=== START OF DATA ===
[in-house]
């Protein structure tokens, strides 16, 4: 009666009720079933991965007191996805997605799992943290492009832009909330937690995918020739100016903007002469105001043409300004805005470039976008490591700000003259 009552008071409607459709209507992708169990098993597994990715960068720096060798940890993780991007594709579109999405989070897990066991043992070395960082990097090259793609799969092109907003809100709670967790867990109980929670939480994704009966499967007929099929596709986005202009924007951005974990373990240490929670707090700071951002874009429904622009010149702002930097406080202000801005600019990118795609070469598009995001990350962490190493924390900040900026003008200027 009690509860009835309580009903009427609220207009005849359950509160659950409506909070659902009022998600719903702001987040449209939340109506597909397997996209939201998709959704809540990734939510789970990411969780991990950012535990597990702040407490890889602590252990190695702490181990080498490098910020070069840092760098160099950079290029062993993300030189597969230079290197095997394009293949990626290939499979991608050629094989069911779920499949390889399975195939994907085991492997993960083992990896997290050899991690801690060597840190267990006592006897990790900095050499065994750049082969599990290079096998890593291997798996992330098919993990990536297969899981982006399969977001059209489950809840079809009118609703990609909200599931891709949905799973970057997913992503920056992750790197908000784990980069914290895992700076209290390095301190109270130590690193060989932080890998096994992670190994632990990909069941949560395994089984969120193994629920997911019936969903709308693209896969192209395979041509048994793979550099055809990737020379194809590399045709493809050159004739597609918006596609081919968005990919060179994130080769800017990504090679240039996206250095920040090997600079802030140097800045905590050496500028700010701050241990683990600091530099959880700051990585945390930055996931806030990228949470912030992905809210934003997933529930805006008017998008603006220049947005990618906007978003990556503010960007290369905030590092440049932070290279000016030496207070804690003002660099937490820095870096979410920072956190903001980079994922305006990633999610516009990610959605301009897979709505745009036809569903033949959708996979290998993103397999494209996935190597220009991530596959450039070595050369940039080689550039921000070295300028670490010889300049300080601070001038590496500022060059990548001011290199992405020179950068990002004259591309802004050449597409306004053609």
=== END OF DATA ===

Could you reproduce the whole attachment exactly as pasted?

[in-house]
């Protein structure tokens, strides 16, 4: 009666009720079933991965007191996805997605799992943290492009832009909330937690995918020739100016903007002469105001043409300004805005470039976008490591700000003259 009552008071409607459709209507992708169990098993597994990715960068720096060798940890993780991007594709579109999405989070897990066991043992070395960082990097090259793609799969092109907003809100709670967790867990109980929670939480994704009966499967007929099929596709986005202009924007951005974990373990240490929670707090700071951002874009429904622009010149702002930097406080202000801005600019990118795609070469598009995001990350962490190493924390900040900026003008200027 009690509860009835309580009903009427609220207009005849359950509160659950409506909070659902009022998600719903702001987040449209939340109506597909397997996209939201998709959704809540990734939510789970990411969780991990950012535990597990702040407490890889602590252990190695702490181990080498490098910020070069840092760098160099950079290029062993993300030189597969230079290197095997394009293949990626290939499979991608050629094989069911779920499949390889399975195939994907085991492997993960083992990896997290050899991690801690060597840190267990006592006897990790900095050499065994750049082969599990290079096998890593291997798996992330098919993990990536297969899981982006399969977001059209489950809840079809009118609703990609909200599931891709949905799973970057997913992503920056992750790197908000784990980069914290895992700076209290390095301190109270130590690193060989932080890998096994992670190994632990990909069941949560395994089984969120193994629920997911019936969903709308693209896969192209395979041509048994793979550099055809990737020379194809590399045709493809050159004739597609918006596609081919968005990919060179994130080769800017990504090679240039996206250095920040090997600079802030140097800045905590050496500028700010701050241990683990600091530099959880700051990585945390930055996931806030990228949470912030992905809210934003997933529930805006008017998008603006220049947005990618906007978003990556503010960007290369905030590092440049932070290279000016030496207070804690003002660099937490820095870096979410920072956190903001980079994922305006990633999610516009990610959605301009897979709505745009036809569903033949959708996979290998993103397999494209996935190597220009991530596959450039070595050369940039080689550039921000070295300028670490010889300049300080601070001038590496500022060059990548001011290199992405020179950068990002004259591309802004050449597409306004053609």